Choosing a CRO




How to start a clinical trial
Steps for choosing a CRO and the Start-Up Process


  • Client and CRO Relationship Begins

    Prior to starting a clinical trial you should seek out a Collaborative Research Organization (CRO). A CRO provides the clinical expertise and resources you will need to run a successful clinical trial.

  • CRO Researches Company

    The relationship between a CRO and a client should be 50/50. It is your job to inform the CRO of you needs and expectations for the trial and relationship, but a CRO needs to showcase their capabilities, clinical experience, therapeutic expertise, and global reach.

  • Decision on CRO Selection is Made

    You have selected a CRO that fits the needs of your trial and the culture of your team. You and the CRO have come to the conclusion that you are the best fit for eachother and you are excited to move forward with your decision to work with them.

  • Budget and Contract Creation

    The CRO uses their clinical, therapeutic, and regulatory expertise to put together an appropriate budget and contract that will be a realistic estimate of the timeline and expectations of your trial.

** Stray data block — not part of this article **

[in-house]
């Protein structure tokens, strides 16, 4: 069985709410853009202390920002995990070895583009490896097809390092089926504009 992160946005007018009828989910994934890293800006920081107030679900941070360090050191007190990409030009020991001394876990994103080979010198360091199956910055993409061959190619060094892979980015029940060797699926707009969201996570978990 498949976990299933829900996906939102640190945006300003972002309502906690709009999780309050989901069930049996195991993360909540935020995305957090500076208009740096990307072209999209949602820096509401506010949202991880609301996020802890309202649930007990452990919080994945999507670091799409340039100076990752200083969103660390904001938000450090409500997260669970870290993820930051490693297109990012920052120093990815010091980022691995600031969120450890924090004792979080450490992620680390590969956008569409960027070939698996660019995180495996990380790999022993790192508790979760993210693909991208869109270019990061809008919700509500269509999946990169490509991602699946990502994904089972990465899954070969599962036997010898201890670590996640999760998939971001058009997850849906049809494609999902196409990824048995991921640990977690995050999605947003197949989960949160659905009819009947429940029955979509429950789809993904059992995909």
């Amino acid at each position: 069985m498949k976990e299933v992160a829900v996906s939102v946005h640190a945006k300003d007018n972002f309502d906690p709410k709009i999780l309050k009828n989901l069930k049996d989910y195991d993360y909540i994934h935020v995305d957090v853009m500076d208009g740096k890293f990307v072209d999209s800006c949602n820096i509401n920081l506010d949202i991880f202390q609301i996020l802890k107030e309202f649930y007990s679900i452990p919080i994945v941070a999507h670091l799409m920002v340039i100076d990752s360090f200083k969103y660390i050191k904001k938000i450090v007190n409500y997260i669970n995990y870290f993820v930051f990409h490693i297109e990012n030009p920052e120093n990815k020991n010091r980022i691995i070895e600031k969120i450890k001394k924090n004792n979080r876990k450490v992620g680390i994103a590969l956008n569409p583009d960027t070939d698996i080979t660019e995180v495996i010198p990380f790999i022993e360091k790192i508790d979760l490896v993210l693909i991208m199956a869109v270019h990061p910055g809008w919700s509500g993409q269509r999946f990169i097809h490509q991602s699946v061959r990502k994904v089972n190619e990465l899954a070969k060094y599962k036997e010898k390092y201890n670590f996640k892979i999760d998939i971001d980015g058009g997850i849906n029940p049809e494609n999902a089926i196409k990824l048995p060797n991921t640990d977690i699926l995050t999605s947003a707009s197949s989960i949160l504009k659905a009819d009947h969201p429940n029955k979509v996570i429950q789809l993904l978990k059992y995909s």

• Needs of the Clinical Trial are Defined

    The client and the CRO work together to establish the needs of the trial. The CRO looks at the market, competitors, regulatory requirements, an global feasibility to assess the needs. These components will set the guidelines for the trial design.

  • CRO creates Trial Design

    A unique trial design is created for your study. Components of a trial design include the goals of the project, the processes and services that will be utilized to achieve those goals, the possible challenges that the trial will face and appropriate action plans, and a realistic timeline.

  • Adjustments and Amendments to Trial Design

    The trial design document will lay the groundwork for the entire clinical trial process. It is important that the document it is approved by both parties. This step takes time and requires design iterations and changes to ultimately create the most efficient trial design that will lead your study to success.

  • Complete Start-up Services

    Once the Trial Design document has been finalized and preliminary start-up services, such as EDC and operations, have been wrapped up it is time to move forward to preparing for the clinical trials. This will include a period of FDA submissions and approvals.

  • Choose CRO Services

    By assessing the trial design document the client and the CRO will agree upon the specific services and roles that the CRO will be allocated. The CRO will then assign the appropriate resources and staff and define roles and expectations. Teams will be briefed on the trial details and project timeline and will start establishing relationships.


What’s the next step?
View the Anatomy of a Clinical Trial

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